Life in Monte-Carlo

“Are you not getting bored of living around Monaco area, ever so chaotic or desert, with the same places and people and not much to do? It looks like Disneyland, people are fake and it’s way too perfect, far from real life.”

Sorry, who said I was looking for real life? I prefer walking on dreams and admire objective, flawless beauty.

And then, for someone preaching a male chauvinist point of view of life, where women must always be well kept and dedicated to philanthropy, art and beauty, it’s very comprehensible why Monte-Carlo is the perfect heaven to retire.

The roles here are always clear, as anybody living in the area can clearly afford it and is expected to be a gentlemen.

Women are either shameless escorts, wives or fiancées to somebody rich, riches of family–which means daddy is the one paying their houses. A man is always behind the choice and opportunity of living in the area. I am lucky enough to admit that I owe this lifestyle to my father and the relationships I entangled here which allowed my survival and sparkling around in the most exclusive events. I happened to chose to make a point of remaining, and the falling in love for this magic place happened at age 1, the first time I was brought into the bubble.

I could breath Grace Kelly and the presence of true princes, and I would be pushed to learn languages in order to be ready for more princes as possible, as matters of communications are not what a princess herself should endure.

It saddens me that little girls dream no longer the Prince Charming… Considering that every man is a potential one if making one of him is a goal in life. (But finding proper ones to educate not that much is waaaay easier in Monaco.)

It’s a non hypocritical place: when you see a beautiful young woman driving a Bentley you never think she gained it by hard work; you think instead that she hit the right lottery man.

It’s so male chauvinist, beautiful, eventful and decadent.

Every season has its pro, making the city always changing. Spring and summer are considered to be the seasons, since all the main events-from the Rolex master series to the Grand Prix, ending in all the concerts at the sporting and the Yacht Show–take place there. The cons is evident, as being it the place to be, lots of people flow in suffocating the residents, who find very little calm even spending big amounts expecting a calm place in a beach. (Tourists who come here to spend it all and pretend to have while they have nothing to hit on you are also common. You must always ask and investigate, with the time you’ll recognize cheap people anyway.) No beach is calm. The solution is escaping out, more likely to Italy. Or get a villa or a boat, or again be bohemian and find a rock. There is a solution to enjoy also in summer, and I never missed the calm as I find most of the other calm places boring and uneventful, lacking this rich tourism.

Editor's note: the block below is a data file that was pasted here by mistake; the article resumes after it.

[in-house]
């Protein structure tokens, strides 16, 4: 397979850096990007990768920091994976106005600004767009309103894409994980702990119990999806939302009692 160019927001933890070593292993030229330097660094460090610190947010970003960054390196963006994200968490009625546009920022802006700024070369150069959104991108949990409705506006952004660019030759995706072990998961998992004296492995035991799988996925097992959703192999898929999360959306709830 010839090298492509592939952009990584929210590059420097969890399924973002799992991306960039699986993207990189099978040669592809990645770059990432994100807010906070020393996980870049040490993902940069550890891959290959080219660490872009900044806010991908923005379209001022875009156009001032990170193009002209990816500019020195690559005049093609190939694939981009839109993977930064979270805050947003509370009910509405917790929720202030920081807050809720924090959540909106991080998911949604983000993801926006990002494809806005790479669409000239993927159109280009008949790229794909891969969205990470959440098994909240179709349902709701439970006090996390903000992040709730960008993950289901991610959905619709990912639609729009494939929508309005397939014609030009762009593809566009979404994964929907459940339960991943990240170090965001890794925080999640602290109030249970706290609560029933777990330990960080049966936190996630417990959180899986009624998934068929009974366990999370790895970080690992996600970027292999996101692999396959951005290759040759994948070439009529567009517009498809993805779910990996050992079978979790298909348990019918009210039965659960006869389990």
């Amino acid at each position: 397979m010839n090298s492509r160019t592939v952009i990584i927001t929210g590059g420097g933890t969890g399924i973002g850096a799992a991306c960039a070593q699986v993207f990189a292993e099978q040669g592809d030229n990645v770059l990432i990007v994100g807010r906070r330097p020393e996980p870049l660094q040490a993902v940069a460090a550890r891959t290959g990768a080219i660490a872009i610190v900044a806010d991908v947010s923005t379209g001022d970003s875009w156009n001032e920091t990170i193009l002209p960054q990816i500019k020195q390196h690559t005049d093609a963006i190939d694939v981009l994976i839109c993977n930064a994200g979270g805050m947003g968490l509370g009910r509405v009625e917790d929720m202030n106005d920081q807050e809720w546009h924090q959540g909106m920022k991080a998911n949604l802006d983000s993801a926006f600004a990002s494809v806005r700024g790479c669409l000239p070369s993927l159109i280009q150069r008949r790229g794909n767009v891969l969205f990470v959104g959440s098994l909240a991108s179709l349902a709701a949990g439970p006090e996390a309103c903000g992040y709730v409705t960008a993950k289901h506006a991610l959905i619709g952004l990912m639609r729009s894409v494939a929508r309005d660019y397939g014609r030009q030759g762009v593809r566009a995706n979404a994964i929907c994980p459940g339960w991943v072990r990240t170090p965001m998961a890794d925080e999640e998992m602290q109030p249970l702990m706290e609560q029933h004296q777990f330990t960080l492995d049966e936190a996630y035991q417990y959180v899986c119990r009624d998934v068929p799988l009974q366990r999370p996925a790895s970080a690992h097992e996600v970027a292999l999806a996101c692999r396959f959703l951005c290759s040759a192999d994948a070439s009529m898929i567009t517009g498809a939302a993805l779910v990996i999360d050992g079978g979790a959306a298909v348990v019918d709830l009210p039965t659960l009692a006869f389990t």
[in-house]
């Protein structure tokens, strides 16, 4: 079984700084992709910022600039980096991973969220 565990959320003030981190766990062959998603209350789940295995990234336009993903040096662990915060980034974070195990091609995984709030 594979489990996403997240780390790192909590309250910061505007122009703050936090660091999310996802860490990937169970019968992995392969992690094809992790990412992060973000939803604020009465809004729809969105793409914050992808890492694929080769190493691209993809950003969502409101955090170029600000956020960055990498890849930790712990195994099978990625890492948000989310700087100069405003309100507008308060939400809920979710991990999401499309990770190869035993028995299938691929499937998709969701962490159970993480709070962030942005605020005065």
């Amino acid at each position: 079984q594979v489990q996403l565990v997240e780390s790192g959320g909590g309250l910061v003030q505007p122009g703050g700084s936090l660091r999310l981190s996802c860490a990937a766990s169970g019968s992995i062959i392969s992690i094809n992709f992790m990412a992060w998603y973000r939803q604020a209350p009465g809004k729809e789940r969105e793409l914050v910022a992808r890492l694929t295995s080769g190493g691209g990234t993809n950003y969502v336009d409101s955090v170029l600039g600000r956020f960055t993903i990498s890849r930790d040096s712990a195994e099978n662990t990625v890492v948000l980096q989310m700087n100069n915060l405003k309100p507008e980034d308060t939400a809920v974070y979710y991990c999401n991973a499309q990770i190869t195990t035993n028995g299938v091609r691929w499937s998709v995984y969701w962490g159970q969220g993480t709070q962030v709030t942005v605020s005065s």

In fact, autumn and winter are, in my opinion, the best seasons. You don’t get wrong, you meet mostly residents. There are events and places of all sorts to go to eat or drink, you find taxis in an easier way, and in the port for three months there are several kinds of animations between Tivoli and the Christmas village. The calm month is really just one: February. And yet I don’t think it’s enough to cover the overall craze…

It’s like a drug, I can’t get enough of Monaco and I couldn’t hope for a better place to raise my daughter. It simply teaches you the real world, where to fulfill your dreams you must fight because everything has a price.

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